There *is* a process of measurement omission: that which is omitted from axiomatic concepts "are all the measurements of all the existents they subsume; what is retained metaphysically is only a fundamental fact, epistemologically only one category of measurement, omitting its particulars: *time*, i.e. the fundamental fact is retained independent of any particular moment of awareness."(p56)
1. Ayn Rand's position seems to be that existence (and identity) is not an attribute of an object. This is a common question amongst philosophers and is usually raised as "Is existence a predicate?". Why then does she say "The units of the concepts "existence" are every entity, ..., *that exists*..."? This seems to be acknowledging existence as an attribute of entities. This raises a favorite topic of mine: modes of existence. This doesn't just apply to questions of ontological categories (e.g., in what way do relations "exist"), but also questions concerning "fictional existence" (i.e. is it reasonable to have such a concept).
2. Regarding the measurement-omission: What is left when we omit "all the measurements"? Miss Rand's answer is "a fundamental fact"; but what does this mean? What is the fundamental fact that remains? Regarding the one category of measurements that remains, that of *time*: why isn't this considered a part of "all the measurements"? Did she mean "all...except its temporal measurement"? Later she mentions "implicit psychological time measurements"(p56-7): is this what she means here? If so, this seems to be the answer, for it isn't an attribute of the object but rather of the awareness of the object. I found this section (on p56-7) to be very confusing.
III. WHAT ARE THE FUNCTIONS OF AXIOMATIC CONCEPTS?
Miss Rand states that axiomatic concepts are the *constants* of man's consciousness. They are the *cognitive integrators* that identify and thus serve to protect its continuity. She relates this back to the fact stated earlier that axiomatic concepts have as their omitted measurement the implicit psychological time measurements (p56-7).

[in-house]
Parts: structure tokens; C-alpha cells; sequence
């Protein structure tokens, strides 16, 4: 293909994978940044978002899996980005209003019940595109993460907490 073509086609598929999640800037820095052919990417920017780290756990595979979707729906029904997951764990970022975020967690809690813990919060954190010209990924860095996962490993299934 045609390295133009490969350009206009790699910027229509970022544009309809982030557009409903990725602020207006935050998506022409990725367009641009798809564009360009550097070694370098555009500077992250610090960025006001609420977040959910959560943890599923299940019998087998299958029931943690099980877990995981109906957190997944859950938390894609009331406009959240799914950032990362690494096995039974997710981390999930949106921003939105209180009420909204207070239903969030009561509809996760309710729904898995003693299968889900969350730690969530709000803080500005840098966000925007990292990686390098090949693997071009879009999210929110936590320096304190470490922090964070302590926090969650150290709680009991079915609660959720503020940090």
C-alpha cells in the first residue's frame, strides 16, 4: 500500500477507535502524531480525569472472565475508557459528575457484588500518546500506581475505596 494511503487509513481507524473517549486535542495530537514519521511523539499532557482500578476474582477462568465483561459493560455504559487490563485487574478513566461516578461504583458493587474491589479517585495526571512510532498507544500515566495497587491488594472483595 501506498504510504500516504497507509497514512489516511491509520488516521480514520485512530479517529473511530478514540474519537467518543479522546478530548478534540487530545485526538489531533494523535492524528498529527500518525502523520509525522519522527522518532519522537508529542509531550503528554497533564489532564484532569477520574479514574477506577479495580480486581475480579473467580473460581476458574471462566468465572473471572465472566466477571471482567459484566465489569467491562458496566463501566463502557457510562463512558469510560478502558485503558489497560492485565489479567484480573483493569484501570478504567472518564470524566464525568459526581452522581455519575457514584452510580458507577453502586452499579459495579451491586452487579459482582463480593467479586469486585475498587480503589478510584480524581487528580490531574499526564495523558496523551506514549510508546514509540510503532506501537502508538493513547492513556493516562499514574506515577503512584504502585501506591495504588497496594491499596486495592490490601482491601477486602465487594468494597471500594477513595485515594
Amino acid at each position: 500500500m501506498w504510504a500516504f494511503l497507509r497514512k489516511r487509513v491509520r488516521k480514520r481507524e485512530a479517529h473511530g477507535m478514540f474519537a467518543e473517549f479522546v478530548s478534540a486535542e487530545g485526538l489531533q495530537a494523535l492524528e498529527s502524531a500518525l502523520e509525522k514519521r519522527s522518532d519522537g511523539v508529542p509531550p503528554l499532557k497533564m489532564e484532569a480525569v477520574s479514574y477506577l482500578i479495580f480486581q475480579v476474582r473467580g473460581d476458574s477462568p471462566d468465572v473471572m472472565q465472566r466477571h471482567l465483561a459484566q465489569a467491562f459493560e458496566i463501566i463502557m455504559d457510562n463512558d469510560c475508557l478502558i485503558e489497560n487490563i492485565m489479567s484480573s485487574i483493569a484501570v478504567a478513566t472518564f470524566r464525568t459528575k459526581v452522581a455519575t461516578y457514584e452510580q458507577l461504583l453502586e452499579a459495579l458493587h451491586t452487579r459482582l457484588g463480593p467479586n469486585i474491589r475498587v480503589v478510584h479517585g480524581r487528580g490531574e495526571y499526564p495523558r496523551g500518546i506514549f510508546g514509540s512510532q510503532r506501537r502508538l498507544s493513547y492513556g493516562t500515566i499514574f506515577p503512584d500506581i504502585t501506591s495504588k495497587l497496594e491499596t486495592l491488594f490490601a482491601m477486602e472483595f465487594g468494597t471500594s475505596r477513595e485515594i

Axiomatic concepts have a second function: they "identify the precondition of knowledge: the distinction between existence and consciousness, between reality and the awareness of reality, between the object and the subject of cognition. Axiomatic concepts are the foundation of *objectivity*."(p57) Later they are described as the "foundation of reason" (p.60) [NOTE: perhaps it is more accurate to say that *man* identifies the precondition of knowledge..., *by way* of axiomatic concepts].
A third function of axiomatic concepts is the underscoring of primary facts of reality: that something *exists*, that *something* exists, and that I am conscious.
1. Wouldn't it be great to see an essay entitled "Axiomatic Concepts as the Foundations of Objectivity"? Yet another example of why this treatise is only an "Introduction".
2. See Question #2 in section II.
3. Can somebody explain to me in what way the axiomatic concepts are constants of man's consciousness? As concepts they must be open-ended, right? Are they only "constants" in an attenuated sense? If so, in what context and what is meant by that description?
IV. WHY DOES MAN NEED AXIOMATIC CONCEPTS?
Axiomatic concepts each designate a fundamental fact. While this is so, Miss Rand states that "axiomatic concepts are the products of an *epistemological* need - the need of a volitional, conceptual consciousness which is capable of error and doubt."(p.58) For this reason man's consciousness needs axiomatic concepts to embrace and delimit the entire field of its awareness - to delimit it from the void of unreality to which conceptual errors can lead. They are epistemological guidelines that sum up the essence of all human cognition: "something *exists* of which I am *conscious*; I must discover its *identity*.(p.58-9)
1. Wouldn't it be interesting to hear discussion on the topic of "Axiomatic concepts as necessary conditions of human survival", one that would take an evolutionary biology slant (tying in the discussion of Miss Rand's assertion concerning animals, pg. 58)?
This chapter had its share of unsupported assertions. Many involve assertions about "animals", which is typical of Ayn Rand. I almost always agree with the essence of her points, but I would like to see empirical evidence so we know how to chop up the animal kingdom, i.e. is it really man and non-man? Others involve "logical positivists", "logical atomists", "modern philosophy", "modern philosophers", "the works of Kant and Hegel", and various existentialists (judging by her tone, these folks often seem to be the aforementioned "animals"!). All of these assertions, while simply assertions as found in the chapter, would make for very interesting essays/articles indeed! So get cracking everyone!
Please bring up any other questions you have about this chapter; don't feel restricted to the many I have raised.
Note: all citations are from the 2nd edition.